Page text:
American Airlines Flight Attendant Betty Ong became known to the world for her steely nerves aboard Flight 11 on Sept. 11, 2001. But her fellow flight attendants knew her as a fun-loving person and avid collector of Beanie Babies and Barbie dolls.
Sitting in a jump seat toward the rear of American Airlines Flight 11 as it hurtled toward the World Trade Center, Ong was in almost constant communication with officials on the ground as hijackers carried out a series of attacks that, by the end of the day, would leave nearly 3,000 dead. Her information let people on the ground know details about the hijackers, including their identities.
What had brought her to fly in the first place grew from a spark lit during her childhood, according to her brother, Harry Ong.
"We were pretty much confined to San Francisco Chinatown (while growing up)," Harry said. "In the '60s and '70s, that was our playground, our school, our library. That was everything."
After graduating from high school, Betty worked at a family-owned grocery store made famous for its specialty, beef jerky. After the family sold the store, Betty aspired to leave the area. So she signed up at a flight attendant school for American Airlines. She got in, and graduated in 1987.
Her career took her all over the world. As time passed, she started collecting Beanie Babies and Barbie dolls.
"She would use her ability to fly. She'd fly to Hong Kong, Japan, and she'd pick up first date issues (of the collectables)," Harry Ong said.
Her hobby got her colleagues hooked on collecting as well.
"That is what she lived for: Beanie Babies. She got so many flight attendants into it," he said. "We've had flight attendants tell us that when Betty was a flight attendant or a purser, that it would be a good flight."
On Sept. 11, 2001, Betty signed up to be a flight attendant on an extra flight out to Los Angeles, where she expected to have lunch with one of her sisters in advance of a vacation to Hawaii.
During her flight, hijackers took the plane over after injuring at least three people and forcing themselves into the cockpit, where they overpowered the plane's pilot and first officer.
From the back of the plane, Ong called American Airlines Operations through a reservations telephone.
"We're sitting in the back," Betty said, as heard in an audio recording of the phone conversation. "The cockpit is not answering. Somebody is stabbed in business class and, um, I think there's mace, we can't breathe (in business class). I don't know, I think we're getting hijacked."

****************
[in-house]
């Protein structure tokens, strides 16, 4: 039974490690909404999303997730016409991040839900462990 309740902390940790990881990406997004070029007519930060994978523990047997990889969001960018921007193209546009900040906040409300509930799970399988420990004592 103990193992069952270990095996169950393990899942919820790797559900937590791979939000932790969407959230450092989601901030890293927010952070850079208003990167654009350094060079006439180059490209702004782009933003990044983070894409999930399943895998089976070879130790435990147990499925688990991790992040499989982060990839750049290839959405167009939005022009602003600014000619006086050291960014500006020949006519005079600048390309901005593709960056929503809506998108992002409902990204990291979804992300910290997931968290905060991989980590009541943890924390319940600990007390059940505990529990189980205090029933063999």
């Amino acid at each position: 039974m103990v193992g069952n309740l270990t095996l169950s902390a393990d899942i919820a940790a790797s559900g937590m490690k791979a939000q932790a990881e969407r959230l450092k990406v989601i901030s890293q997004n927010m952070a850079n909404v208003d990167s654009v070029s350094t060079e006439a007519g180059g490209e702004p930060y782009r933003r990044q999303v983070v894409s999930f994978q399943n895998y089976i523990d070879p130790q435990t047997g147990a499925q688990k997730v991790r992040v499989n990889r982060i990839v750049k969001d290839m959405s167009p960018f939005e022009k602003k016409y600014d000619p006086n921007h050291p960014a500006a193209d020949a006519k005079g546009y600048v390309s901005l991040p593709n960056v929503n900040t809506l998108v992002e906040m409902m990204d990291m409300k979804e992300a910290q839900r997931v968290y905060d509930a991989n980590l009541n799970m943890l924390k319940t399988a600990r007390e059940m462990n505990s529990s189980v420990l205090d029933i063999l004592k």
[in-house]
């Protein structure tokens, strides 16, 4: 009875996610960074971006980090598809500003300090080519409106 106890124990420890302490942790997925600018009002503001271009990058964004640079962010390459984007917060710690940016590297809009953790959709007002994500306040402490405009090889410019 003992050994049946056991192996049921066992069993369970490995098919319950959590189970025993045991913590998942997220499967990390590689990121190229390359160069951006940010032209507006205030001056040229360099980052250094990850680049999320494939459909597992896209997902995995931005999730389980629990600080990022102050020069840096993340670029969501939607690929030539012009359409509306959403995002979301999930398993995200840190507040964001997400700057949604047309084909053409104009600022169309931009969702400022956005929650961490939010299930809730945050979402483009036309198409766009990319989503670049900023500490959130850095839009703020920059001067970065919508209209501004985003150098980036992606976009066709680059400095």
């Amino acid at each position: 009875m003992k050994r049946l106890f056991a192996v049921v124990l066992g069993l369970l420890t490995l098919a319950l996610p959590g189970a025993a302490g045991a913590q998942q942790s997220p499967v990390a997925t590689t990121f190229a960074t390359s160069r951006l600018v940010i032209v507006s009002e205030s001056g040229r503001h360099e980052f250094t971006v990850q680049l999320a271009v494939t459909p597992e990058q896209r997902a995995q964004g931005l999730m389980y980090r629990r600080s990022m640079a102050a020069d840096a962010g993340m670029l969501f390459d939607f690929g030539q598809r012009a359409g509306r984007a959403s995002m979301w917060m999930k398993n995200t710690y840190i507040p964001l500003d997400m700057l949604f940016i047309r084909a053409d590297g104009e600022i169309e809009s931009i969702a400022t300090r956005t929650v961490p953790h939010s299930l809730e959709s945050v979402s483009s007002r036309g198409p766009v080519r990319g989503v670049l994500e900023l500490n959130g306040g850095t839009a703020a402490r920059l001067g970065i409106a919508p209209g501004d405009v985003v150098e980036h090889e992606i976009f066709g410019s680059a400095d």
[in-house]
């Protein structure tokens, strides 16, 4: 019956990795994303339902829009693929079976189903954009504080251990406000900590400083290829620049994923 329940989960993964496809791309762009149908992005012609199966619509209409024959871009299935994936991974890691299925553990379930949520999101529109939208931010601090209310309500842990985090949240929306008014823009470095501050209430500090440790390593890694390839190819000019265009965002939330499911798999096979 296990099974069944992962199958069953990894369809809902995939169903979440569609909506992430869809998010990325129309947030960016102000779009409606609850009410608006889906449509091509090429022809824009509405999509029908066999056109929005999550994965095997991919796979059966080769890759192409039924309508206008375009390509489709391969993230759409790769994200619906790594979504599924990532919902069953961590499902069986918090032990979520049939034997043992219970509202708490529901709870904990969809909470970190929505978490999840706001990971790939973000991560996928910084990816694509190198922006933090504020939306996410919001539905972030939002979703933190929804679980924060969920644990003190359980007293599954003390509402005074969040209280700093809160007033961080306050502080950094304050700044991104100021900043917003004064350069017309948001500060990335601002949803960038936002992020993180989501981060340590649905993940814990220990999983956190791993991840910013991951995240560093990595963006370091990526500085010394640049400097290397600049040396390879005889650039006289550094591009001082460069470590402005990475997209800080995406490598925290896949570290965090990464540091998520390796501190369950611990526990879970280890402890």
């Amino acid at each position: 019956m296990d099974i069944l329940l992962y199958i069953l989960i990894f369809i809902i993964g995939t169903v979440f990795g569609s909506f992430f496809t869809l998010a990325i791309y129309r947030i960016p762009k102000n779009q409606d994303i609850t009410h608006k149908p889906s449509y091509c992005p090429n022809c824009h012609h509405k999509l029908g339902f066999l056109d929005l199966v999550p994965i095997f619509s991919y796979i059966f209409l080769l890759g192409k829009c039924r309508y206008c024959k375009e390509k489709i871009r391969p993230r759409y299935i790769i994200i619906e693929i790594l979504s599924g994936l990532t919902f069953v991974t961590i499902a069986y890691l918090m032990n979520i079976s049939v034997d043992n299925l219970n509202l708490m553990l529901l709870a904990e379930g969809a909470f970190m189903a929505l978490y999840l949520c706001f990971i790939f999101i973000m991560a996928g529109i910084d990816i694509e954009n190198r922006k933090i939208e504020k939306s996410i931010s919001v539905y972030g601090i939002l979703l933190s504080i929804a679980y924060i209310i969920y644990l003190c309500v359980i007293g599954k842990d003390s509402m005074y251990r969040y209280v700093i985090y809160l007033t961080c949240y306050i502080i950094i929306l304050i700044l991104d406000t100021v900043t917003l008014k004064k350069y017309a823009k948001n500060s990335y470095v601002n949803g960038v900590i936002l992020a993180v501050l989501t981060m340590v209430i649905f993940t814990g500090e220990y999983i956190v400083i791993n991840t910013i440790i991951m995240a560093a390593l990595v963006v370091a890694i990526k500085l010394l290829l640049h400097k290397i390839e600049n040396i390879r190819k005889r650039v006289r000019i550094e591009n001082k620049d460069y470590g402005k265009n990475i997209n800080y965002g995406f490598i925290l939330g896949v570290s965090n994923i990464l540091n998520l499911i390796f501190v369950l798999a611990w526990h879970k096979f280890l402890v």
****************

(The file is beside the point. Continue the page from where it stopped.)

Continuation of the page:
The conversation would last for around 20 minutes, during which Ong identified where the hijackers were sitting on the plane. The conversation ended when the plane crashed into the north tower of the World Trade Center.
After the crash, which was the first of the day, Harry received a phone call about it from one of his sisters. A few moments later, Harry was watching TV when "I saw a second plane coming into the television. And I said, 'Oh my God, this is something else.'"
"I saw a little side-line saying it was a plane from Boston to Los Angeles. My sister was silent, and she said, 'You're kidding me. I'm supposed to meet Betty in Los Angeles this afternoon,'" Harry said. "We called Betty, and said, 'Betty, wherever you are, call us.' We waited until 11 o'clock, our time in San Francisco, and she hadn't called.
"In the back of my mind, I knew she was on that flight, because she would have called back," he said.
American Airlines later confirmed that Betty Ong was on Flight 11, but they never shared details about her role in the event. A month later, at a ceremony honoring Ong in San Francisco attended by a room-full of flight attendants who traveled to San Francisco in Ong's memory, Harry was approached by an American Airlines employee.
"This lady came up to us and said her name was Nydia Gonzalez, and that she had spoken to Betty," Harry said.
In the conversation, Gonzalez — an operations specialist who talked to Betty Ong about the hijacking — said, "I just want to tell you that she was very brave. She was very calm," according to Harry.
"(Gonzalez said) 'She asked that we all pray for everyone on the plane,'" Harry Ong said. "That was the most distinctive thing she said to her, because she asked them to pray for everyone, not just her."
Betty Ong's role in Flight 11 created a legacy from coast to coast. She was one of the first recipients of the Amy Sweeney Bravery Award, awarded in Boston and named after another Flight 11 attendant who called the ground moments after Ong did. In 2001, then-San Francisco Mayor Willie Brown declared Sept. 21 "Betty Ong Day," and efforts are under way, with support of San Francisco's current mayor, to name a new, $21 million recreation park in San Francisco's Chinatown the "Betty Ann Ong Center of San Francisco."
But Betty's family has its own way of remembering her. Harry Ong recalls a visit to Andover shortly after Sept. 11 to collect Betty's things.
"When we went back to her apartment, we went up to her attic, and there were tons of Beanie Babies and Barbie dolls," Harry said. The family has maintained the collection. And after forwarding her mail to his address, "I've seen some of the fliers that have come from all over the world (from places) that she may have shopped at."
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